A common theme of reflexive fear, heavy-handed bureaucracy and lack of vision runs through several of today's civic governance stories.
By Ryan McGreal
Published December 05, 2012
Today's Spectator will be a dispiriting read to anyone who is passionate about urban revitalization and good civic governance.
First, the planning committee dismissed a proposal to establish a pilot project in wards 1 and 2 to licence urban chickens. Instead of a reasoned discussion based on evidence, the committee discussion was punctuated by sarcasm, hyperbole and fear-mongering.
Yes, once again a gaggle of suburban councillors has reflexively shut down a proposal that would only apply to urban wards and has a strong weight of evidence to support it from other jurisdictions. The pilot would not even apply in their wards, and it would give the city a chance to discover first-hand whether it makes sense to allow backyard chickens.
Councillor Maria Pearson claimed the pilot will trigger waves of complaints, even though other southern Ontario cities with existing chicken bylaws hardly get any complaints.
Councillor Terry Whitehead suggested that if chickens were allowed, people would soon be asking for cows and goats - you know, just like gay marriage in Canada has led to people wanting to marry their pets.
Councillor Councillor Lloyd Ferguson didn't want to discuss the matter at all, and Whitehead said he would like to "kill this as soon as possible."
Public Health noted that there are some potential health issues related to backyard chickens, but that they can be mitigated with reasonable terms in the bylaw. Indeed, Public Health maintains that chickens are no more harmful than other pets, like dogs and cats.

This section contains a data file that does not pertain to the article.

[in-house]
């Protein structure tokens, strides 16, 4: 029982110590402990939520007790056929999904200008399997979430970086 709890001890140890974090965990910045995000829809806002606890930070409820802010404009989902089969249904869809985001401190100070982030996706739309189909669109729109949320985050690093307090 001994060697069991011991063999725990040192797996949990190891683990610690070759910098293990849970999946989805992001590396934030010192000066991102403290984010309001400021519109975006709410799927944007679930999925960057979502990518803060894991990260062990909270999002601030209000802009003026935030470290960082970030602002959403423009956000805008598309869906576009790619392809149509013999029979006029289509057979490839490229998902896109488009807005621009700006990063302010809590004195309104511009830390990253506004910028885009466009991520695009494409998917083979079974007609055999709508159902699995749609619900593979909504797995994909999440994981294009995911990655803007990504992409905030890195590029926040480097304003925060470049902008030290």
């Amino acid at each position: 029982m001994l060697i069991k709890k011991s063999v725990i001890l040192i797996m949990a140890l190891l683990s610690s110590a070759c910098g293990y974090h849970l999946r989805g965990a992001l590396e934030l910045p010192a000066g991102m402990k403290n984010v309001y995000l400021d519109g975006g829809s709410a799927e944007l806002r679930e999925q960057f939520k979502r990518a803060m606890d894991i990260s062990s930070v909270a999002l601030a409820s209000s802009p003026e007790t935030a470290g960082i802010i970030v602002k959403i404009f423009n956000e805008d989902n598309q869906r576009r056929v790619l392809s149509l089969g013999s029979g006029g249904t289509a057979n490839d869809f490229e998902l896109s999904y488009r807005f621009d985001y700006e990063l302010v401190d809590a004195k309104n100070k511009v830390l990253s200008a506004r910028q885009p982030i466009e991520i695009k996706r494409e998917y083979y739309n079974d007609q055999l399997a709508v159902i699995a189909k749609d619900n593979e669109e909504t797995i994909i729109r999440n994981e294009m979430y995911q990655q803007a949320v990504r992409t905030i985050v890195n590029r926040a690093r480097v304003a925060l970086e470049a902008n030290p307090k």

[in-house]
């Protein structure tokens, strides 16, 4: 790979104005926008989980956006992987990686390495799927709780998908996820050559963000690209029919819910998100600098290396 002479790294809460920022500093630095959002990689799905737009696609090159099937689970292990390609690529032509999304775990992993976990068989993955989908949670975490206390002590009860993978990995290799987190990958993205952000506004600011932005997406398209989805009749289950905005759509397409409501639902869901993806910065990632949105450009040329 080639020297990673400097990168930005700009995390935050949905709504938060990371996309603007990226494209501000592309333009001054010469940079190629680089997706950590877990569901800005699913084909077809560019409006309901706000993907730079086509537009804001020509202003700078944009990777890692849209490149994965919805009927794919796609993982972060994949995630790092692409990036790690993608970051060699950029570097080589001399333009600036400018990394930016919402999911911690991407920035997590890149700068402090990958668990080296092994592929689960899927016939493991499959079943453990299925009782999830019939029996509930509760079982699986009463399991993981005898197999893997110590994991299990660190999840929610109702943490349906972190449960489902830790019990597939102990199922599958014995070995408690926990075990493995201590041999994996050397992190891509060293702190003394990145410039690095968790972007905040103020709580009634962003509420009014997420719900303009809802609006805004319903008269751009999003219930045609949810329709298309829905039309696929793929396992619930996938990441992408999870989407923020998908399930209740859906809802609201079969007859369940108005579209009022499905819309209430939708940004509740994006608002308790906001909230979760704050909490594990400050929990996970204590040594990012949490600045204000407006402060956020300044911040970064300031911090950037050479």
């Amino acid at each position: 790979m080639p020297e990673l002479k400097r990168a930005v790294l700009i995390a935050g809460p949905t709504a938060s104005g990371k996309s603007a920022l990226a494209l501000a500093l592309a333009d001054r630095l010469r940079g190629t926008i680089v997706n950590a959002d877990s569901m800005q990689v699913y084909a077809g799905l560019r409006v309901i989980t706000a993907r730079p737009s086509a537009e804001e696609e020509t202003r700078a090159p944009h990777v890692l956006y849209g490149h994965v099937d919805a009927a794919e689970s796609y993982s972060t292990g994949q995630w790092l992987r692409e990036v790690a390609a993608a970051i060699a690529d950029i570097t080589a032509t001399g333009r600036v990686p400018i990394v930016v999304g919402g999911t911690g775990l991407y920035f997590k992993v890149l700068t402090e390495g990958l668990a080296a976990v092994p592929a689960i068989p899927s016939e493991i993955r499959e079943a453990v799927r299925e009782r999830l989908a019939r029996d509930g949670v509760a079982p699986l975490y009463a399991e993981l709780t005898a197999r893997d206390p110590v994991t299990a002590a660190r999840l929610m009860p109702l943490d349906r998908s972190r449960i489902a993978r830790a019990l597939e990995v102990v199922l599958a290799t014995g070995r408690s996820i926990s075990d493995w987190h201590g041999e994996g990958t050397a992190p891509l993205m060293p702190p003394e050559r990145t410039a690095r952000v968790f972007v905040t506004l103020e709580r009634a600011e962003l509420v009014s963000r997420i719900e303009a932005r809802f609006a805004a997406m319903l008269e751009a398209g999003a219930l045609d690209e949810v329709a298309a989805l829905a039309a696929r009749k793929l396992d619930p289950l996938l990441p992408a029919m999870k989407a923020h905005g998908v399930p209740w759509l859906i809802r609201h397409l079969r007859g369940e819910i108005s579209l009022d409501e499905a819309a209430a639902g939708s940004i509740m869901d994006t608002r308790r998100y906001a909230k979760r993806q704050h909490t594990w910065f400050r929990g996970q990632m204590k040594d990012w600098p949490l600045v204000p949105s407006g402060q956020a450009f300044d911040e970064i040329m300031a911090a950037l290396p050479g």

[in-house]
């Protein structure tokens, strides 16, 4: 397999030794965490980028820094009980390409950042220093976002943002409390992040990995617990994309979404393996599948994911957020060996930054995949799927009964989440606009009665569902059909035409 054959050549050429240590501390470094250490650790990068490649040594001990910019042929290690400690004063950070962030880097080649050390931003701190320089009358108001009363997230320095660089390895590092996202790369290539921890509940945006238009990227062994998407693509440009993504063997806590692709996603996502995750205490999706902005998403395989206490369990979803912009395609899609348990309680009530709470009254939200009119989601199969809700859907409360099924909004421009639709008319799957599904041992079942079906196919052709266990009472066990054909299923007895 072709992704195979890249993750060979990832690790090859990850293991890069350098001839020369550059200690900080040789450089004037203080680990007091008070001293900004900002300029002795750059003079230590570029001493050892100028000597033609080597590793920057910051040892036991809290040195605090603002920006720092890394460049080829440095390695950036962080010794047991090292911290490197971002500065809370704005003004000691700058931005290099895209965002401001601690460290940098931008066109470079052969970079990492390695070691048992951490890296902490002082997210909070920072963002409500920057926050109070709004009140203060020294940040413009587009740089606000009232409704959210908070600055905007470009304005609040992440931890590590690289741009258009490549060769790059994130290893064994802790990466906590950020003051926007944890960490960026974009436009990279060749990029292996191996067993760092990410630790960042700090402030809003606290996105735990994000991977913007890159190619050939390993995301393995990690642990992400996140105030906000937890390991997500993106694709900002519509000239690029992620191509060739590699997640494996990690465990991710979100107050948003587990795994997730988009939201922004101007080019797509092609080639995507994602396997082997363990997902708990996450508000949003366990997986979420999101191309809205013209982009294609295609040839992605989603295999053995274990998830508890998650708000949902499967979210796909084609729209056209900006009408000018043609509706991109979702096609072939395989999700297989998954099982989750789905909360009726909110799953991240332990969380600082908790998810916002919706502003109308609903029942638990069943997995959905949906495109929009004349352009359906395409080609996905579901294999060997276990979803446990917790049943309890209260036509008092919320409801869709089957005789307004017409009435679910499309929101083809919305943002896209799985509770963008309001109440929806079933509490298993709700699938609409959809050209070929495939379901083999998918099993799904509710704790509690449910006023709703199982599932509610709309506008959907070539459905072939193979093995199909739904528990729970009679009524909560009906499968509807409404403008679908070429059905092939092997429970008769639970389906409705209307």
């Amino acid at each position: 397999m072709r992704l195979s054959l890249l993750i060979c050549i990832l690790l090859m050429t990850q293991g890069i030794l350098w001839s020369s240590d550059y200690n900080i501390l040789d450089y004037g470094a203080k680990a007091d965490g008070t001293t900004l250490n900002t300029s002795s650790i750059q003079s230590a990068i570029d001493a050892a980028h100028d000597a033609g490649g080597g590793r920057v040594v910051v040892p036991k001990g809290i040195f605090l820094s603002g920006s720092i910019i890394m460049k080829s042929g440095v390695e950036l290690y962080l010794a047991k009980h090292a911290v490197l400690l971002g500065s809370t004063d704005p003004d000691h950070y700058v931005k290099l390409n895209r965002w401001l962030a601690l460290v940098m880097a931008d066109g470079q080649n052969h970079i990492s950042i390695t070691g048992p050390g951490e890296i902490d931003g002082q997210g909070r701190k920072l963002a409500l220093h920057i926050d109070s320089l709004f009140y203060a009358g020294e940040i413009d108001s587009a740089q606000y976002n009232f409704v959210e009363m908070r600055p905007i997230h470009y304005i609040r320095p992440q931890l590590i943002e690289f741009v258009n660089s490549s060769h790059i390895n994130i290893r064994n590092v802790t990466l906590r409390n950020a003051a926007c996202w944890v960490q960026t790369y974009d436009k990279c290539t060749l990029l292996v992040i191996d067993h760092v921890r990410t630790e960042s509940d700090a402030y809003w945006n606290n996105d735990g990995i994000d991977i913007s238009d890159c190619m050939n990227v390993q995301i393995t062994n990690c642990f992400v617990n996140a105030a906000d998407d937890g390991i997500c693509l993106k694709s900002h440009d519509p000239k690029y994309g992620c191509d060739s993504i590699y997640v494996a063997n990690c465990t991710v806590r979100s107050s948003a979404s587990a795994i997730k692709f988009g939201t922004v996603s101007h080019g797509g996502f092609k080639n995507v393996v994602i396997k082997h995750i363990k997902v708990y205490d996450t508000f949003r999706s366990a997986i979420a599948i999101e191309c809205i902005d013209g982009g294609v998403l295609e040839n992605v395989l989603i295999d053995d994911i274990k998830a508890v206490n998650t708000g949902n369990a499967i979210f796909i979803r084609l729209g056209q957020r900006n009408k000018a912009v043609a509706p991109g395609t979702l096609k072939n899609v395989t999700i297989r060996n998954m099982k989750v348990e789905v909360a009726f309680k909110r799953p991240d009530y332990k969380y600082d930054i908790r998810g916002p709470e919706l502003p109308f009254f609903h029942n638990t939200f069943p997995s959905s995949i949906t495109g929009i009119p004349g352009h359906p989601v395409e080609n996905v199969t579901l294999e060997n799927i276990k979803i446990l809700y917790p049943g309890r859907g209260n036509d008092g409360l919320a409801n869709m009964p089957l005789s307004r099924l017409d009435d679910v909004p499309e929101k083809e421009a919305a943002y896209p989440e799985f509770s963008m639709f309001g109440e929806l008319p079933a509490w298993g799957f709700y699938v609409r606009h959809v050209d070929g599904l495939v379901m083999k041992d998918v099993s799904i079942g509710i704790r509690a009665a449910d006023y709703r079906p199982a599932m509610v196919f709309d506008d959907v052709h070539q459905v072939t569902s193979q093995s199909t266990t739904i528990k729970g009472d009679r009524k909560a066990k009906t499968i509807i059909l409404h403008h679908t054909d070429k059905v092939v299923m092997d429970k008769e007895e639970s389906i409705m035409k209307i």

There is simply no good reason whatsoever not to allow responsible people to keep small numbers of chickens in their backyards. There are only bad reasons, which the planning committee provided in spades.
The decision to kill the backyard chicken pilot still needs to be ratified by Council, so you should contact all city councillors and let them know why you support this pilot.
Next up, the public meeting in Ward 3 over the fate of Sanford School, the beautiful 1932 building the Board wants to demolish to make room for some green space and a recreation centre that has not yet been approved or funded.
Hamilton-Wentworth District School Board (HWDSB) chair Tim Simmons threw cold water on a last-ditch effort to save the building from demolition, noting that the Board of Trustees would have to change their minds about demolishing it, and "I know there is not a lot of will on the board to change the direction at this point."
Simmons insists that a years-long process was followed before the decision to demolish and that there were lots of opportunities to save the school, but in a recent phone interview with Chris Healey, Simmons acknowledged that the school has not even been for sale for the past ten years, after a call for interest was put out back in 2002.
Any developers who wanted to buy the school were told it was not for sale and they had no way to express interest. Michael Clarke, a Hamilton lawyer who has led this push to save the building, points out that he knows developers right now who have a track record of restoring and adaptively reusing old institutional buildings and want to buy Sanford School.
Once again, we have a delinquent Board of Trustees hiding behind a broken process to close ranks around a narrow, short-sighted decision.
A special December 11, 2012 General Issues Committee meeting will consider an information report [PDF] and a licencing model for apartment rental buildings with between one and six units.
The Spectator reports that the licencing system could eliminate a third of the city's in-house rental units: 4,000 out of 13,000 rental units in houses.